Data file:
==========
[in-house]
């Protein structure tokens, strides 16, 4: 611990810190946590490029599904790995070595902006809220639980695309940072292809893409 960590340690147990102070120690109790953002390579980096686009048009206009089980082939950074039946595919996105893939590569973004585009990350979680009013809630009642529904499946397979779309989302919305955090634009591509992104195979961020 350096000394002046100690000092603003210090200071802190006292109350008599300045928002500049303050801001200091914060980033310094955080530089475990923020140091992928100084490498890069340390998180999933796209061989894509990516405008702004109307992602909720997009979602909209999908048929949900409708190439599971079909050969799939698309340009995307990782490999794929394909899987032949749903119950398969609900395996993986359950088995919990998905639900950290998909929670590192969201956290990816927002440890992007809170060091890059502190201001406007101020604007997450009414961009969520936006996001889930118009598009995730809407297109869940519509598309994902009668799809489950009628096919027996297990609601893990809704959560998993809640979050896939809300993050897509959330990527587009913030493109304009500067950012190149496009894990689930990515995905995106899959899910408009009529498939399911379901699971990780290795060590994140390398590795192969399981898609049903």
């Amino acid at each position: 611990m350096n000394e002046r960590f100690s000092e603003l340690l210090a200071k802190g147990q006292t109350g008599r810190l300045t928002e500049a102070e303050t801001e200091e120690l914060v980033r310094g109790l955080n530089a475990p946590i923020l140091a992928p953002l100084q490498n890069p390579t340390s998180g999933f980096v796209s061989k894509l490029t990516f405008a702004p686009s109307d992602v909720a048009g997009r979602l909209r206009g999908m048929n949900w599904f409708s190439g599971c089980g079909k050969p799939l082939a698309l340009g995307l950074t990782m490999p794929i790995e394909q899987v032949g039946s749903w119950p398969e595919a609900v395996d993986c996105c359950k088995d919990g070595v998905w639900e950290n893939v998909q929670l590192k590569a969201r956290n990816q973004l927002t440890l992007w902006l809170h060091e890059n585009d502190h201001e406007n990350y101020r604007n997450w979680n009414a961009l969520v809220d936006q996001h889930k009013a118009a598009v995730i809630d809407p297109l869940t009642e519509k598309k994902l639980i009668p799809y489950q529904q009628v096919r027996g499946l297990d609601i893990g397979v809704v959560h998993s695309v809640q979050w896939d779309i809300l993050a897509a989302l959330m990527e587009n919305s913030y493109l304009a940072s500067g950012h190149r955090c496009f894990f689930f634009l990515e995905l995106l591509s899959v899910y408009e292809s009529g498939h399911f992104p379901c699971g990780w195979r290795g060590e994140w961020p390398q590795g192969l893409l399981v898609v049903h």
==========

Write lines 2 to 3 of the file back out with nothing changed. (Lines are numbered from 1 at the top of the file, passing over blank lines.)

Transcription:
């Protein structure tokens, strides 16, 4: 611990810190946590490029599904790995070595902006809220639980695309940072292809893409 960590340690147990102070120690109790953002390579980096686009048009206009089980082939950074039946595919996105893939590569973004585009990350979680009013809630009642529904499946397979779309989302919305955090634009591509992104195979961020 350096000394002046100690000092603003210090200071802190006292109350008599300045928002500049303050801001200091914060980033310094955080530089475990923020140091992928100084490498890069340390998180999933796209061989894509990516405008702004109307992602909720997009979602909209999908048929949900409708190439599971079909050969799939698309340009995307990782490999794929394909899987032949749903119950398969609900395996993986359950088995919990998905639900950290998909929670590192969201956290990816927002440890992007809170060091890059502190201001406007101020604007997450009414961009969520936006996001889930118009598009995730809407297109869940519509598309994902009668799809489950009628096919027996297990609601893990809704959560998993809640979050896939809300993050897509959330990527587009913030493109304009500067950012190149496009894990689930990515995905995106899959899910408009009529498939399911379901699971990780290795060590994140390398590795192969399981898609049903």
């Amino acid at each position: 611990m350096n000394e002046r960590f100690s000092e603003l340690l210090a200071k802190g147990q006292t109350g008599r810190l300045t928002e500049a102070e303050t801001e200091e120690l914060v980033r310094g109790l955080n530089a475990p946590i923020l140091a992928p953002l100084q490498n890069p390579t340390s998180g999933f980096v796209s061989k894509l490029t990516f405008a702004p686009s109307d992602v909720a048009g997009r979602l909209r206009g999908m048929n949900w599904f409708s190439g599971c089980g079909k050969p799939l082939a698309l340009g995307l950074t990782m490999p794929i790995e394909q899987v032949g039946s749903w119950p398969e595919a609900v395996d993986c996105c359950k088995d919990g070595v998905w639900e950290n893939v998909q929670l590192k590569a969201r956290n990816q973004l927002t440890l992007w902006l809170h060091e890059n585009d502190h201001e406007n990350y101020r604007n997450w979680n009414a961009l969520v809220d936006q996001h889930k009013a118009a598009v995730i809630d809407p297109l869940t009642e519509k598309k994902l639980i009668p799809y489950q529904q009628v096919r027996g499946l297990d609601i893990g397979v809704v959560h998993s695309v809640q979050w896939d779309i809300l993050a897509a989302l959330m990527e587009n919305s913030y493109l304009a940072s500067g950012h190149r955090c496009f894990f689930f634009l990515e995905l995106l591509s899959v899910y408009e292809s009529g498939h399911f992104p379901c699971g990780w195979r290795g060590e994140w961020p390398q590795g192969l893409l399981v898609v049903h």